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Author: ArchAmber
Date: January 30, 2019

If you are newer to the ESO economy or generally a text chat/facebook/band seller, then there’s one aspect of the price list that’s likely to trip you up. In fact, it’s been a common cause of cynism since ESO Price Check was created back in 2016. I get it every single time:

How is the median price of cotton higher than that of Ancestor Silk? This guide is inaccurate, cotton is not worth more than silk. 


There is a lucrative market that I like to refer to as the “Small Stacks Market.” The idea is that value goes up as stack size goes down. Picture this, you are a new player. You are excited to craft your first new set of gear, but you need cotton. Low-level gear requires very little material to craft. It’s not like CP160 that will require several stacks for a full set. So 25 cotton is going to go pretty far. On top of that, you don’t have a whole heck of a lot of gold in your pocket, so we’re on the hunt for something “affordable.” You stop into a guild trader, it’s automatically sorted from cheapest to most expensive, and the first bit of cotton you stumble upon is 25 for 3000 gold. That’s not a huge amount of gold out of your pocket and it’s just the right amount of material – SOLD.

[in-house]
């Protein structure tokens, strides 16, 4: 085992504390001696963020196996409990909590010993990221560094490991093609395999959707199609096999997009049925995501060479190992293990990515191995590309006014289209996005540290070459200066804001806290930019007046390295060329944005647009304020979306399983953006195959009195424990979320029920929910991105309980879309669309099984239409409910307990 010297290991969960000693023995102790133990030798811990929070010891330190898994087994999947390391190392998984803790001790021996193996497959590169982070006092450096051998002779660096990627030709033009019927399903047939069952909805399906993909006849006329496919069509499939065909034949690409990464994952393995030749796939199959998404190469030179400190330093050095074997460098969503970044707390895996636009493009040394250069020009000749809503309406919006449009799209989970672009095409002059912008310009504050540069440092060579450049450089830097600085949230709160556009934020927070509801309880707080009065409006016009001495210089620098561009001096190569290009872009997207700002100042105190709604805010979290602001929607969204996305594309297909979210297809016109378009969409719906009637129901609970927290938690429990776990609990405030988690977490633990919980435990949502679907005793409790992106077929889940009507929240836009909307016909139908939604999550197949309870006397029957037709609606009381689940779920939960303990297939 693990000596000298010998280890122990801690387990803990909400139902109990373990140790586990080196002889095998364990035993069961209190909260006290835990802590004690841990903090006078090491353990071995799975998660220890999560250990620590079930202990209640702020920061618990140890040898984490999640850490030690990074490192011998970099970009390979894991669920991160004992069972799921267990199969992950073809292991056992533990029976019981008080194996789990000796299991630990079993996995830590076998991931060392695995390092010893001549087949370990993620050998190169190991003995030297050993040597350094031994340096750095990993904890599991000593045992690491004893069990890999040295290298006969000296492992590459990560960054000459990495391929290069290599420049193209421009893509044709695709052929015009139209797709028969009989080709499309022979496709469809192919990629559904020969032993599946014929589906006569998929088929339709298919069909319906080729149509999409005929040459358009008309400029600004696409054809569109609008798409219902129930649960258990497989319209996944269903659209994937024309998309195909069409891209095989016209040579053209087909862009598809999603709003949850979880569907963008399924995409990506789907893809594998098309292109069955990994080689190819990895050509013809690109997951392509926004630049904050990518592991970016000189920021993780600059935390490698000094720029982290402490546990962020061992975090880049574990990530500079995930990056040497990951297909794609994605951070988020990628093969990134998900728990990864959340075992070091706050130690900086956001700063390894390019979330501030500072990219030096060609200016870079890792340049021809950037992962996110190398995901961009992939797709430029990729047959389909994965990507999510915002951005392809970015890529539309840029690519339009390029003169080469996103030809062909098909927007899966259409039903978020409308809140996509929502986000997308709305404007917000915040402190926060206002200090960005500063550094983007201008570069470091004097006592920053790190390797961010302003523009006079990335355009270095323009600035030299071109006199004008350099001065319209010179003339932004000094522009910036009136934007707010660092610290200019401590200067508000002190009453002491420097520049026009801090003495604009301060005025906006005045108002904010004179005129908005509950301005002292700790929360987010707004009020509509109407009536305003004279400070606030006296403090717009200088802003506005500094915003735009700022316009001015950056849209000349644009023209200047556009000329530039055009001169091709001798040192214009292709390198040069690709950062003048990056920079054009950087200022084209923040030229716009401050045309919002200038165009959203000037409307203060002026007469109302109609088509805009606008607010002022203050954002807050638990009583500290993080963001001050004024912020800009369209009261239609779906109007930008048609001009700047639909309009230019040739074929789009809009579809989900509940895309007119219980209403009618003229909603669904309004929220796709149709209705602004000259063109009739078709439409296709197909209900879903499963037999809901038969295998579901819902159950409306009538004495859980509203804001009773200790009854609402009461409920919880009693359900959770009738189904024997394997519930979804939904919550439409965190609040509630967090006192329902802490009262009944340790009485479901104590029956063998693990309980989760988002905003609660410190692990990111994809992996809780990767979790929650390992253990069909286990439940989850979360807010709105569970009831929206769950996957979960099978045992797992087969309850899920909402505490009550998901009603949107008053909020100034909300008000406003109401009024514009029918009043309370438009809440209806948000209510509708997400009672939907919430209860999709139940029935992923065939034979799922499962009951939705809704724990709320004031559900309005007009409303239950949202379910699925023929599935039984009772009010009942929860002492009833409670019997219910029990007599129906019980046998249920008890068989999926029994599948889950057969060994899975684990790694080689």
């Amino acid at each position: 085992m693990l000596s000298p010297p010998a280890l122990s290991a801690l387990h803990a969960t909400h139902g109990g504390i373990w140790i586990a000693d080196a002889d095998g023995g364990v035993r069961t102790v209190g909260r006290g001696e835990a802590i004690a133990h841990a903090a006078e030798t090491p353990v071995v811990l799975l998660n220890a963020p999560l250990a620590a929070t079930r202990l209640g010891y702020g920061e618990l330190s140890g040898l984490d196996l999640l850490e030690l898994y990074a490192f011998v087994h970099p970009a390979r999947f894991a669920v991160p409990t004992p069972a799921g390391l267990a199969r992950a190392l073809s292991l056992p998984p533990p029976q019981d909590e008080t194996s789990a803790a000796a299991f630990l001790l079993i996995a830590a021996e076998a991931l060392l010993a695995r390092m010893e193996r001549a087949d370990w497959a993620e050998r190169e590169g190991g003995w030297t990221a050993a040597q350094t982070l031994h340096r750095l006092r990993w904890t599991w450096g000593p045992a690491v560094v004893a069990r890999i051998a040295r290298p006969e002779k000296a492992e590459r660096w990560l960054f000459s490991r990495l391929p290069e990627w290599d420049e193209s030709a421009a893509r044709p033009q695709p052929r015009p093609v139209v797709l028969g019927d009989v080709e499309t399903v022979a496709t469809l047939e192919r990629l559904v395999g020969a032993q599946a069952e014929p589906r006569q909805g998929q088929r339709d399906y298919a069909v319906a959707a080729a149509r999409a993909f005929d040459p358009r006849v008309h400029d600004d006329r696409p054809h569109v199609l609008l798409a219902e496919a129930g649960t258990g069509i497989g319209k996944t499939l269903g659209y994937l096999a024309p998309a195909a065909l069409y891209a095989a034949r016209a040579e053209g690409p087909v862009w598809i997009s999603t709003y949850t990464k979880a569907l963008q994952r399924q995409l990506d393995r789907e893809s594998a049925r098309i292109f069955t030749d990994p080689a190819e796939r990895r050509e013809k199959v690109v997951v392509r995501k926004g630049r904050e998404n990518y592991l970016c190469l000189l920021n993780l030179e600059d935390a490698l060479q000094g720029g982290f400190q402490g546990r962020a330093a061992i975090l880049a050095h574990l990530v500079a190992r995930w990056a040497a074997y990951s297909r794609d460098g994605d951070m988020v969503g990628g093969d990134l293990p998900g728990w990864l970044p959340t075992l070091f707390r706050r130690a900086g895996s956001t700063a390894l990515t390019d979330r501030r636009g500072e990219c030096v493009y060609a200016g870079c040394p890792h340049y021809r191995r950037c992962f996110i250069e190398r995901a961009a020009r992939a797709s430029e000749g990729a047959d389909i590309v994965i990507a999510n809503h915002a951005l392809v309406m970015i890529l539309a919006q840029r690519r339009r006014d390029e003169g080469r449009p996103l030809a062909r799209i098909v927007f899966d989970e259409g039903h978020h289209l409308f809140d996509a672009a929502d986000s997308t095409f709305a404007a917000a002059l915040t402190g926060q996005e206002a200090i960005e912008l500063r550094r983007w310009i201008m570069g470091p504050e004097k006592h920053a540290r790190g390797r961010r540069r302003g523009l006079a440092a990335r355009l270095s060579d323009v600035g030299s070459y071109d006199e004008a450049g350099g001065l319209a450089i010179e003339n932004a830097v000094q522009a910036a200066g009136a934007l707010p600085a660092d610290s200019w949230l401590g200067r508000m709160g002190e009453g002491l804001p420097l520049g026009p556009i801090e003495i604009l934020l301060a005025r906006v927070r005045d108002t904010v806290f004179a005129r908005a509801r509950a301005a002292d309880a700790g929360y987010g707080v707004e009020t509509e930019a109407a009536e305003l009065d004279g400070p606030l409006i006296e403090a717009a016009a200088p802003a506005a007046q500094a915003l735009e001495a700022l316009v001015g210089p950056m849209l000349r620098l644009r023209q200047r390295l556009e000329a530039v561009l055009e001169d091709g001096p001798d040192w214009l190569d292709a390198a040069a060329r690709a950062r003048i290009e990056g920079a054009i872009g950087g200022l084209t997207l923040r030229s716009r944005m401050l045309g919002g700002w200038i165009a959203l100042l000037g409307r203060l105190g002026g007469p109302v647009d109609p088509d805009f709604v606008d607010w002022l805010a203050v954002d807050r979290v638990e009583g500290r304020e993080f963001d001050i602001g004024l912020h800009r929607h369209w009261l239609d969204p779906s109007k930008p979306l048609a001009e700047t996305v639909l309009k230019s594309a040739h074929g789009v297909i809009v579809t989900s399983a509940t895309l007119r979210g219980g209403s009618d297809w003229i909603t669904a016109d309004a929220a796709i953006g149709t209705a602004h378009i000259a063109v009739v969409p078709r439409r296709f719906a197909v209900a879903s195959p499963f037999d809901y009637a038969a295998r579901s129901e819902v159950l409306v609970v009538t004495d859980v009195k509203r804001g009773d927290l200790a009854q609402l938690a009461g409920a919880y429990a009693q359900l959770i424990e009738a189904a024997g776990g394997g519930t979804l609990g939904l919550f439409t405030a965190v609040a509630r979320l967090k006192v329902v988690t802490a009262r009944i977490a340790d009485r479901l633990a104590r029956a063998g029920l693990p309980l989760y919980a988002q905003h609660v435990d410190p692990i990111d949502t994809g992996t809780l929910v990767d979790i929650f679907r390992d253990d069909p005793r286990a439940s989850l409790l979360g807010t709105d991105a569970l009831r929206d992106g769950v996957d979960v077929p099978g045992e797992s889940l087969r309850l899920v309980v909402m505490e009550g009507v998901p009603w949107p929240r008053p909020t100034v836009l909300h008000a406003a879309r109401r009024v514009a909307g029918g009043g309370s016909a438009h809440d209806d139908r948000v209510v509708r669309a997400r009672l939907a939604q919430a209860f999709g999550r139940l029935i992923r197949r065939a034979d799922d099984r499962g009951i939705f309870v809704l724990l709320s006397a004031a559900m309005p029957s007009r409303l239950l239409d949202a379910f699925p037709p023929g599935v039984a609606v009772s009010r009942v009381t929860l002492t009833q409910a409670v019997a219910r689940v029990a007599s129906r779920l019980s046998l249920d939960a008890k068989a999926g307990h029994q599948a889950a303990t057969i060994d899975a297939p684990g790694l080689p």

This same concept applies to the vast majority of non-CP160 mats and even extends to blue and green upgrade mats, provisioning ingredients, furnishing mats, and alchemy solvents (you might be shocked to discover you can get around 40k out of some of your lower level solvents). The catch? This market is almost exclusively a trading guild market. You wont find yourself especially successful trying to sell stacks of Hemming for 20k on the street. But break them down into stacks of 10 for 1k on trader, you’ll sell at a trickle all week long.

Now before you get excited and start buying up all the cheap stacks of mats to resell, I must leave you with a word of caution. Small Stack sellers have huge profit margin potential, but sales are slower and at much lower revenue amounts than other markets. You also run the risk of choking your market if you don’t maintain variety (filling 30 slots on a trader with only embroidery will actually slow your sales). And lastly, you can fall into the trap of overstock. Suddenly you’re sitting on 20 stacks of hemming and only moving one every 3 weeks or so. That’s where you stop being cost-effective. (Don’t keep more than 1-2 stacks of hemming, it’s literally the worst.)

The Small Stacks market is really most effective when you’ve got a good variety and are selling across multiple accounts to bring in maximum revenue. However, if you’re looking for a slow but consistent and stable market to get into, this is one of the lowest risk markets in the game.